Learning how to manage behaviour from a different discipline can bring insights into the work of any educator.
While reading this book written by a master of horsemanship, I became reflective of practice, confirming in my mind the need for educators to be more questioning of directed teaching, enforcing rules and how we deal with conflict if we are to help improve behaviour and attitudes towards learning. To go a step further, and as a horse rider myself, I was provoked into thinking how could I bring animals and their needs into the curriculum for everyone’s mutual benefit? The evidence from Monty’s pioneering work is that we can learn to live together in harmony from observing and interacting each other and by using a common shared language. Monty Roberts is primo facto an advocate of non-violent communication.
Horses live with the principles of trust, loyalty and mutual concern, says Monty in his book. Their experience with humans, however, is often one of mistrust, domination and unnecessary violence. Monty’s pioneering work has been to untangle these false precepts and share with the world how human and horse can live and learn together using non-violent methods. In front of huge audiences Monty has demonstrated taming a wild horse and putting on a pad, saddle, bridle, and even a rider in thirty minutes. Traditional methods would take up to six weeks and often cause a lot of pain and distress to the horse and trainer. Queen Elizabeth II was so impressed that she asked Monty to show her his method and help sort out problems with nervous and uncooperative racing horses.
How is this all achieved?
Decades of being with these creatures brought insight and method to the language the horse uses, which Monty calls Equus. Monty became the horses friend and invited the horse to ‘join-up’ with a trainer using their understanding of visual cues and herd behaviour when dealing with a predator. The result is an invitation to the horse to cooperate and mutually benefit from being with humans. No whip or harsh words or physical violence of any sort is used. Monty’s work with helping racehorses overcome fear is equally admirable. For example, horses can overcome fear of the stall with a blanket that protects their flanks, removing the sensation of being attacked which causes them to panic dangerously before starting. Again, Monty listens to the horses needs and finds a successful solution.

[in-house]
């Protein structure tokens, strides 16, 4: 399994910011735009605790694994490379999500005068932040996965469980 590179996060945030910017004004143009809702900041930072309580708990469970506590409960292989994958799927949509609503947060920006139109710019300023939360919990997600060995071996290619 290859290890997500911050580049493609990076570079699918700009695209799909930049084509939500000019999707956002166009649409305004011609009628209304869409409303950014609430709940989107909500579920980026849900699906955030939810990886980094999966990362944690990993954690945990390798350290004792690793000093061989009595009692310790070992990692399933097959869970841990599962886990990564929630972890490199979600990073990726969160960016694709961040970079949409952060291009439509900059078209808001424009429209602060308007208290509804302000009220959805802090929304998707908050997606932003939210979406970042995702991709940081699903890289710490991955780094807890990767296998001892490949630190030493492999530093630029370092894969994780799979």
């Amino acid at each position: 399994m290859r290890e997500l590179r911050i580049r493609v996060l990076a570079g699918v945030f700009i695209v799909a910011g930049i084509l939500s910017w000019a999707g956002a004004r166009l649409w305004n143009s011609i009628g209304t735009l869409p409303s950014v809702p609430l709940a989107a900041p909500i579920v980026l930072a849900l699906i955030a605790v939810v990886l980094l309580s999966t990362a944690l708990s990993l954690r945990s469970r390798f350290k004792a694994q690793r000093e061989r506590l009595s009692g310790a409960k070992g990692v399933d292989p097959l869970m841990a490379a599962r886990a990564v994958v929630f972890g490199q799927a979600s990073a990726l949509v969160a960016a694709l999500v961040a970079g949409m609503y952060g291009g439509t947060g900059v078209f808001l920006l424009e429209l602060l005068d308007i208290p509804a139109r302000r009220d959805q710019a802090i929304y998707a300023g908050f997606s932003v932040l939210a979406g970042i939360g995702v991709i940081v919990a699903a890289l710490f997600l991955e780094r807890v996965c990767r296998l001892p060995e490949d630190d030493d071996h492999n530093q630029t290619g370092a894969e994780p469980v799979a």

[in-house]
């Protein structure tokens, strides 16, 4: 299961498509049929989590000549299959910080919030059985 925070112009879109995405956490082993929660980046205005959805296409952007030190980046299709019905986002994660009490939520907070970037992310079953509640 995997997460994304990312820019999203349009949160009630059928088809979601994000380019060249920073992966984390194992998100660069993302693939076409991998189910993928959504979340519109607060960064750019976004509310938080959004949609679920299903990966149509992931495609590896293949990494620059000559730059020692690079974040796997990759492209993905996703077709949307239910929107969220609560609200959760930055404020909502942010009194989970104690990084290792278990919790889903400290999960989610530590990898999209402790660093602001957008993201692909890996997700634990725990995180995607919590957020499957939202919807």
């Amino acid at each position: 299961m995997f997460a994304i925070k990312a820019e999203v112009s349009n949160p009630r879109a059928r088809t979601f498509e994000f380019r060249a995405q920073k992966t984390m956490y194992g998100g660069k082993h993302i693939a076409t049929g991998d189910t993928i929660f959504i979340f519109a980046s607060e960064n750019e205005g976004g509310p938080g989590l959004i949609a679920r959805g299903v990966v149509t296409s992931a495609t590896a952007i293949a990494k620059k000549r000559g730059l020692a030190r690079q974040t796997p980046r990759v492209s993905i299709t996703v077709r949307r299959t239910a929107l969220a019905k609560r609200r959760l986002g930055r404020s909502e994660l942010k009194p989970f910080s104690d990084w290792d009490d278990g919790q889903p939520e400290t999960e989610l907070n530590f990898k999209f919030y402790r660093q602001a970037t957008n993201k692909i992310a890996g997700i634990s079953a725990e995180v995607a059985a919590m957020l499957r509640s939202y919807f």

And for educators?
‘It is the teachers duty to create an environment in which the student can learn’ says Monty. This is a big question because do we create appropriate learning environments? Do we include time for conversation, developing trust and cooperation during the day? How do our actions support improved behaviour management? Have we risen our voice too much? Have we heard the other’s story yet? Have we done something fun to change the temperature? Have we even had chance to go outside yet? I understand the idea of ‘violence’ to be the existential threat presented when ignoring an individuals needs.
This book contains much to disturb any reader; accounts of child abuse related to Monty by members of the audience, his own experience of neglect and violence met from his father, the cruelty and ignorance of horse trainers, and the complex lives of the children he and his wife Pat fostered. He presents a researched response to these problems from his own personal experience as parent. In these cases it is to be remembered that he is dealing with individuals often at a close emotional proximity to his own life. For a teacher these issues have all been encountered in the classroom too, except we have a professional distance, a strong reflective stance and professional help when necessary.
My favourite maxim in this book is when Monty describes horse training as, ‘slow is fast and fast is slow’. I think all educators can relate to this!
My own practice
I always note how children relax more when outdoors. This is a great time for those important conversations, and dealing with more challenging behaviour. Developing empathy with creatures is vital in helping children see anothers point of view and coming to a mutual understanding. While no ponies come to school we can link up with animal experts in projects and exchange methods. My Nature Citizens club have an adopted reindeer to communicate with his herders in the Arctic.
An important principle
After reading this book I thought how important all this is if we are to begin to instill non-violence as a principle in all we have to deal with at school, because it will ultimately influence how we deal with each other at work and in the home. It is a mindful principle.
A truly remarkable read.
Photo: Cindy at Ickleford Equestrian Centre, and the first horse to greet me there.